Sundar Singh Rabha always carries a certain file folder. He holds it against himself in a hot tin car as it jangles along forest roads towards village Shalkumar, in a northern corner of West Bengal. His phone rings without respite. Every few minutes, he relays his location on the phone.

Suddenly we are there. Rabha, 28, flings open the door to an agitated crowd sprinkled with khaki — cops and forest rangers. I follow Rabha’s file through the crowd. The local police and forest officers are seated on one side and the village on the other. The conflict was over the land on which a church was being constructed by the gram sabha of this forest village. The Forest Department was incensed at not being “asked for permission”. The gram sabha was irritated because it had a right over the “community land” that the village has been using for decades. Building poles and unfinished tin roofs lie abandoned on a patch of land, which leads to a forest in the distance.

Ignoring the clamour, Rabha finally pulls out the weapon in his folder — a copy of the Forest Rights Act, 2006 (FRA). This legislation gives scheduled tribes and other traditional forest-dwellers the right to forestland and resource use, which they had been denied under old forest laws. The FRA was intended to alter the fundamental structure of forest management in India, to end the Forest Department’s absolute control over it. Apart from individual rights, the law gives the gram sabha community forest rights — to oversee the management and conservation of forests. “Individual rights are important, but on their own they are a defensive measure to stop harassment. It is community rights that really offer the potential of a more democratic, more effective and just method of forest management,” says Shankar Gopalakrishnan, secretary, Campaign for Survival and Dignity, a national platform of tribal and forest dwellers’ organisations.

The FRA was meant to defuse flashpoints like the one in Shalkumar. But thousands of forest villages across India — encompassing at least 40 million hectares of forestland and 150 million people, including 90 million tribals — continue to struggle for their community rights.

When the FRA was enacted, conservationists had feared it would lead to destruction of forests. On the contrary, villages in the Duars area of north Bengal (Alipurduar, Jalpaiguri and Darjeeling districts), the floodplains of eastern Himalayas bordering Bhutan, are beginning to assert their customary rights and conserve large tracts of remaining forests. This was at play in Shalkumar.

Rabha, who lives in neighbouring Kurmai village, campaigns for the implementation of FRA through a coalition of 250 forest villages called Uttar Bango Bon-Jon Shromojivi Manch or UBBJSM (North Bengal Forest Workers). He points out key clauses in the FRA to forest ranger Joydeb Burman. Section 5 gives the gram sabha of any area with forest-dwellers the power to protect forests, biodiversity, wildlife and the “cultural and natural heritage of forest-dwellers”. SN Basunia, sub-inspector of police, takes a look and agrees. Burman refuses to acknowledge the existence of the law in the state and scoffs at the “conservation” of the forest villagers: “Right, we will see where the jungles are after five years.” But the results already speak for themselves in more than a dozen villages in Alipurduar district.

Bands of protectors

Shalkumar gram sabha submitted its community forest rights claim four years ago, but to no avail. “Our ancestors grew these forests years ago. We are people of this forest, as are our hens, cattle and goats. This is the life we know,” says Ram Rabha, 40. Eighteen months ago, the 72 families in Shalkumar began patrolling the more than 2,000 hectares of forest their village is nestled in. Divided into eight groups, each group walks several kilometres and jots down in a register the wildlife species they come across and their location, besides guarding against illegal logging and firewood extraction. In Alipurduar district, these patrolling villagers are protecting the last of the standing forests in a patchy landscape fragmented by tea gardens and forestry plantations. This patchwork of forests has become increasingly critical as elephant corridors to stave off elephant attacks and destruction of crops.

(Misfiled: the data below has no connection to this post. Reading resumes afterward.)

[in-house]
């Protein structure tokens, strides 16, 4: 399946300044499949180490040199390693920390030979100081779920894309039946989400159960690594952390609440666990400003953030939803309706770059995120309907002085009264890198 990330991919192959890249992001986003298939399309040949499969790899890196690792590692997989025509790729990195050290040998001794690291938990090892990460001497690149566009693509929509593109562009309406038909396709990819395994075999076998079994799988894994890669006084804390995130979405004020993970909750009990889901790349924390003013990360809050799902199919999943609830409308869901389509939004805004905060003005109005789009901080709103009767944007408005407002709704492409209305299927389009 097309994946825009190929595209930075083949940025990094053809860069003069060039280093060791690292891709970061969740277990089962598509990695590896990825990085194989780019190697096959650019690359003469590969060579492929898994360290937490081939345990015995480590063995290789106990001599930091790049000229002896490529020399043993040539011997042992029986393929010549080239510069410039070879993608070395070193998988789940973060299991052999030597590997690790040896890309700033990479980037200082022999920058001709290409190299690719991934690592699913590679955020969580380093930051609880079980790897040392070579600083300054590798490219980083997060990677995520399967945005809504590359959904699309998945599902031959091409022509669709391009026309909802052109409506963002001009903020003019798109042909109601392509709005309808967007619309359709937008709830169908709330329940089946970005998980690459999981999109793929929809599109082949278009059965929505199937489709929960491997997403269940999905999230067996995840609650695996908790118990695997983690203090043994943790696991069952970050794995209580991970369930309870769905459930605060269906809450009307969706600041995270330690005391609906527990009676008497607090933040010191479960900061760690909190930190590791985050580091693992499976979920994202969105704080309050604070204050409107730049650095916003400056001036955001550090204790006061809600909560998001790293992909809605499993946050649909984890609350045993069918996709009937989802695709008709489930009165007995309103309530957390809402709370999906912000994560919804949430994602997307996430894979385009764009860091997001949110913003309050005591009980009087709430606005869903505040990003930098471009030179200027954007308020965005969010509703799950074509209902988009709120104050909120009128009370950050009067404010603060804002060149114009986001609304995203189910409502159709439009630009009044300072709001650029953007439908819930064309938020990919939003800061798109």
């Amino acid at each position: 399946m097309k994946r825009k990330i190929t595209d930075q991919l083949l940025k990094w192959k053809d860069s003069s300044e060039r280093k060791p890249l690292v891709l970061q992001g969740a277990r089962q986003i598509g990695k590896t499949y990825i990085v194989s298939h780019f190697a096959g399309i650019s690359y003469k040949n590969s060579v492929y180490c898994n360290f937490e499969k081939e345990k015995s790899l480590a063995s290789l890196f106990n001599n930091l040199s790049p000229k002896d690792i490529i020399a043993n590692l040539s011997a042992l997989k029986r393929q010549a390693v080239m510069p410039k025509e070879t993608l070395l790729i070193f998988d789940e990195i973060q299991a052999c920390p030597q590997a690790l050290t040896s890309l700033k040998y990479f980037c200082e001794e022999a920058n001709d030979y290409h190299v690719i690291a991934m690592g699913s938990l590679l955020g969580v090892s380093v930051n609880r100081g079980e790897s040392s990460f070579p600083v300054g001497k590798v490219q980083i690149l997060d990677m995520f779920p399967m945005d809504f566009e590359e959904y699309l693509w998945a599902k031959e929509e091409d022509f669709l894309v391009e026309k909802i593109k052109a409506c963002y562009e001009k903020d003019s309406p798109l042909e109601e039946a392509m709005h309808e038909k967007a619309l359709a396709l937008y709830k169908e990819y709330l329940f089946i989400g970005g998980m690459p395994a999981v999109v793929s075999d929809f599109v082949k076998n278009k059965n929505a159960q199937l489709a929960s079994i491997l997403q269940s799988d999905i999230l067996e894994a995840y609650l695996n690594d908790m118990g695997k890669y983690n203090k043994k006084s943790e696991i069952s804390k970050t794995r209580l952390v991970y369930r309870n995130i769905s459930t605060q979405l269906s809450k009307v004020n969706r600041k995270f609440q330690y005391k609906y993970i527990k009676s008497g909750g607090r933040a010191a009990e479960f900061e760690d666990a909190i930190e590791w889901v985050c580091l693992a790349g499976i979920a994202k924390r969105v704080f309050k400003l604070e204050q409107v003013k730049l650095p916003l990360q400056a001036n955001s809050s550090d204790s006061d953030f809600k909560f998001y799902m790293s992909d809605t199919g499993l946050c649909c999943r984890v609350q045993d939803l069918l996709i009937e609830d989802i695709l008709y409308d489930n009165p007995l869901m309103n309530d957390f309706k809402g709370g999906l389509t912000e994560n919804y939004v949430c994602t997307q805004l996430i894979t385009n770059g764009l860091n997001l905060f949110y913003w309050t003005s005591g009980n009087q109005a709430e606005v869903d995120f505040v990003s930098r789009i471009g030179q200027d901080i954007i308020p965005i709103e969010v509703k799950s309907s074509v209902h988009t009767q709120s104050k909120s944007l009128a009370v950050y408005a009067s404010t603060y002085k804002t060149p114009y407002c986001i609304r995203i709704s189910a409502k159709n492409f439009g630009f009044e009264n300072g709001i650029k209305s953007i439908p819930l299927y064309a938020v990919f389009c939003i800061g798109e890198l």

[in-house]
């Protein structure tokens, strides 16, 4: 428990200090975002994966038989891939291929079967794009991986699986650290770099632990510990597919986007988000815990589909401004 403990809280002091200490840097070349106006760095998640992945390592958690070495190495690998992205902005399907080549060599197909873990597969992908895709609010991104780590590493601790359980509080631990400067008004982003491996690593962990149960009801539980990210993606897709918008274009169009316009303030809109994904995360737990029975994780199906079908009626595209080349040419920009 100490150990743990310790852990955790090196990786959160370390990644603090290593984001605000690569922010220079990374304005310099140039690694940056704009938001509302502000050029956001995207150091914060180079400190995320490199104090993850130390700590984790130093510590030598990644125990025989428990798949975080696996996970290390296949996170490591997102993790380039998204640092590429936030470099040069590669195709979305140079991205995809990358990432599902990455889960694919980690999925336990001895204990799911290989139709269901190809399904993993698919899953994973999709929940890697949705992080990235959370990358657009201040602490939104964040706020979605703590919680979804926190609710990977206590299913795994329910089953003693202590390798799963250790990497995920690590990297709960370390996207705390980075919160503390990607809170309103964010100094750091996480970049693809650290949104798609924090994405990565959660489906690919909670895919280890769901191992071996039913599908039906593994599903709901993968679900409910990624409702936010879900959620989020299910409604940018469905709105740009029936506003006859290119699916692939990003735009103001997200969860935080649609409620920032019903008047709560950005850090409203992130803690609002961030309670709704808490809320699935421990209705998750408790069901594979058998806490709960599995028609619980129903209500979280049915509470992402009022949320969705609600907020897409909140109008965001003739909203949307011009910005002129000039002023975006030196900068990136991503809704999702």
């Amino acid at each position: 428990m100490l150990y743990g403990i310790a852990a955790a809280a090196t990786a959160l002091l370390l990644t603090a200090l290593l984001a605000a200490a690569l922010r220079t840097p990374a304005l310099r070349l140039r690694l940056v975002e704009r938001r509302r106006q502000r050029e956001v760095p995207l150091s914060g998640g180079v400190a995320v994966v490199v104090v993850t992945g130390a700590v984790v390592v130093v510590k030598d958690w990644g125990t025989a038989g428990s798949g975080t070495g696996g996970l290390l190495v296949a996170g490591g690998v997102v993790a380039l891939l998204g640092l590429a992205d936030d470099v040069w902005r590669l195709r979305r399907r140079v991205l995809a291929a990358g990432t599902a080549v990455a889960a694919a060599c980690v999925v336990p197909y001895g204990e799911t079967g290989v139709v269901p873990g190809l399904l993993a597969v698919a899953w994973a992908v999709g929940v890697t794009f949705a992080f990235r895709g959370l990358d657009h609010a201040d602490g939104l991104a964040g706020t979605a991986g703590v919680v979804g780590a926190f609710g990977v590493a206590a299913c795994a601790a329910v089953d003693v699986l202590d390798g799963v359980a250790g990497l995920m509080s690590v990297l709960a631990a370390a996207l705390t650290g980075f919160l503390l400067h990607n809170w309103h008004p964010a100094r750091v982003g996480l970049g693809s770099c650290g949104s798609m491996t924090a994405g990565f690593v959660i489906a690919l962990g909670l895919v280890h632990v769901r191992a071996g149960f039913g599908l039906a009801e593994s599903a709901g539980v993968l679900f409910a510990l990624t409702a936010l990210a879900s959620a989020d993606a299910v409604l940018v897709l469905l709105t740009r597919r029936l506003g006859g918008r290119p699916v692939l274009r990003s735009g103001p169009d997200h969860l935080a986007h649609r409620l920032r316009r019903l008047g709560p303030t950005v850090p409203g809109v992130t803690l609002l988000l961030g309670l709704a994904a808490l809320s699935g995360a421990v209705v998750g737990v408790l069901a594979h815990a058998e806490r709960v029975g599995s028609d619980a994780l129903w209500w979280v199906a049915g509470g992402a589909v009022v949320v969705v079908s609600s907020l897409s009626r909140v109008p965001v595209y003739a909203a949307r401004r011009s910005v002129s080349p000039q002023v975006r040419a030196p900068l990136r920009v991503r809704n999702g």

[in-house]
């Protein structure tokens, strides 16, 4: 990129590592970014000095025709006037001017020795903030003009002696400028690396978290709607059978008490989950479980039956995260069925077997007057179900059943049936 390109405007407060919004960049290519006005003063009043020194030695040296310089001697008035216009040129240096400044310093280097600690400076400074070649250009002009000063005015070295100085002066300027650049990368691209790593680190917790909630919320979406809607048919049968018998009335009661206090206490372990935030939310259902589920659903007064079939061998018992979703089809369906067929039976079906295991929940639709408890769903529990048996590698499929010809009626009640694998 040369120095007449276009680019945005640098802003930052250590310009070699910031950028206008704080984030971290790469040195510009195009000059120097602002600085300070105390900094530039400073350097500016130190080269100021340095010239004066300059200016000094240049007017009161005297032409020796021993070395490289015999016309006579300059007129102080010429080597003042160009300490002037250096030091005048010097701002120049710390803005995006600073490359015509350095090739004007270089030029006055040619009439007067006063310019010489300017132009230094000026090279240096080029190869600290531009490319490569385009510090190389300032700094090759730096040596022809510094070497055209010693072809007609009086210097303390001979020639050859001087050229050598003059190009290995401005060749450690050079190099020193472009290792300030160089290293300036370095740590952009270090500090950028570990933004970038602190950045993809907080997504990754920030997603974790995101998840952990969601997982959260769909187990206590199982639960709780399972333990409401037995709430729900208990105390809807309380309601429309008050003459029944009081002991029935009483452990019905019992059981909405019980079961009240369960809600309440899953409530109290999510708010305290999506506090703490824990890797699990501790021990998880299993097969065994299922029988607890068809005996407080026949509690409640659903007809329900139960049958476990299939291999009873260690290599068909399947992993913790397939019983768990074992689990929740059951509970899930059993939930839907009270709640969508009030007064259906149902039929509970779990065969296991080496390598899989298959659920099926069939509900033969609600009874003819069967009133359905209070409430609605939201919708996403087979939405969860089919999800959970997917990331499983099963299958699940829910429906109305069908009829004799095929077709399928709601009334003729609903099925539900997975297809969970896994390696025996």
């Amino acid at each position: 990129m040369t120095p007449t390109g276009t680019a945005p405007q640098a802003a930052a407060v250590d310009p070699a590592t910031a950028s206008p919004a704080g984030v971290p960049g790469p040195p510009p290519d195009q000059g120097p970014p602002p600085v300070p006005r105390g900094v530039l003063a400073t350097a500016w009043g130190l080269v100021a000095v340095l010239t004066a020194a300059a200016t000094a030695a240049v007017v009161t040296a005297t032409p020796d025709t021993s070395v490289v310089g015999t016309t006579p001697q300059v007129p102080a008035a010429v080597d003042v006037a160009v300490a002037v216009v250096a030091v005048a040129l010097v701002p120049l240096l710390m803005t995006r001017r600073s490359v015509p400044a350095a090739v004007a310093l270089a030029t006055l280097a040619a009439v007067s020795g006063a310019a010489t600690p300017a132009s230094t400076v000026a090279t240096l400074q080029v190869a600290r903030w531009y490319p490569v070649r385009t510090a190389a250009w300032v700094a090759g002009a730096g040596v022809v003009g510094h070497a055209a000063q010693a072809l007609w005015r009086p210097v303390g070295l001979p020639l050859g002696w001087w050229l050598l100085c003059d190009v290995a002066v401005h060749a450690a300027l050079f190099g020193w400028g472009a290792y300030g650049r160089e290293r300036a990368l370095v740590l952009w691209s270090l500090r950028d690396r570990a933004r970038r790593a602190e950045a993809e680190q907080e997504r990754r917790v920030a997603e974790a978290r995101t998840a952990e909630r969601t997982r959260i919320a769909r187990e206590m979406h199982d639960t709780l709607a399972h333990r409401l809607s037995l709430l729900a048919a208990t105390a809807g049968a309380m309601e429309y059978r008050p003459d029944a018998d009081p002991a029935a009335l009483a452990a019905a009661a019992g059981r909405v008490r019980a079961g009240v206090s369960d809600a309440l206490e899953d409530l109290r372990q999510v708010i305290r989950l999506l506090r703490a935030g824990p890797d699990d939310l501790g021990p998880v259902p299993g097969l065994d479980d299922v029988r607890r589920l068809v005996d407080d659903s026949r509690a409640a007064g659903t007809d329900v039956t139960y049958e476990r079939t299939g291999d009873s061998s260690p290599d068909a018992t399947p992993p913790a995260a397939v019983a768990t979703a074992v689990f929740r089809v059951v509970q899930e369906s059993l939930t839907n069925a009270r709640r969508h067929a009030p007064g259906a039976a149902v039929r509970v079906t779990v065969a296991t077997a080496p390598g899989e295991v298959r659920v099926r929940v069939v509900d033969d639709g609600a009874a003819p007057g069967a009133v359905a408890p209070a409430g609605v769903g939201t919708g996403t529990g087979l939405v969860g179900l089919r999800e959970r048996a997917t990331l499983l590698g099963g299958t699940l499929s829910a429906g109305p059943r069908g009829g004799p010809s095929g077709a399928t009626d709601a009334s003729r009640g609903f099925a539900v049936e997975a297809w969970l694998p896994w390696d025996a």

Sonteshwar Rabha, 48, of Kurmai village walks through an adjoining old forest within the Jaldapara National Park. His ancestors had planted and walked these very forests since the mid-19th century. Most villagers here belong to Rabha, a scheduled tribe, which traditionally practised shifting cultivation but was “settled” by the British into plantation labour.

The sunlight cools as it leaks through the canopy. Sonteshwar points out different species of native trees, their phenology, and what their fruits are worth to animals and them. He understands how the forest is linked to life outside it. “Back in the ’80s, hardly any elephants left the forest for our fields. We didn’t have this much conflict. Why now? Because they also have to eat. We can’t live without a fistful of rice in the morning. Then they need it too. Elephants had a lot of fodder in the natural forest. Everything now is teak, thanks to the Forest Department. Nothing grows under it. Plantations are sterile. The elephants are forced to come to the fields,” says Sonteshwar.

Before human activity intruded, much of this landscape was grasslands and forests of cane — excellent for elephants. “Given the high value of this region’s timber, all natural grassland was converted to sal and teak plantations. When the sal plantations were not regenerating, the British brought in labour,” says Soumitra Ghosh, national committee member of the National Forum of Forest Peoples and Forest Workers (NFFPFW).

Nearly half the area now has teak plantation, which means little to those who depend on the forest for grazing fodder, food, and other non-timber forest produce. In West Bengal, almost 10 million people directly depend on the forest (0.6 million ha), according to a state report, and a majority of them are poor.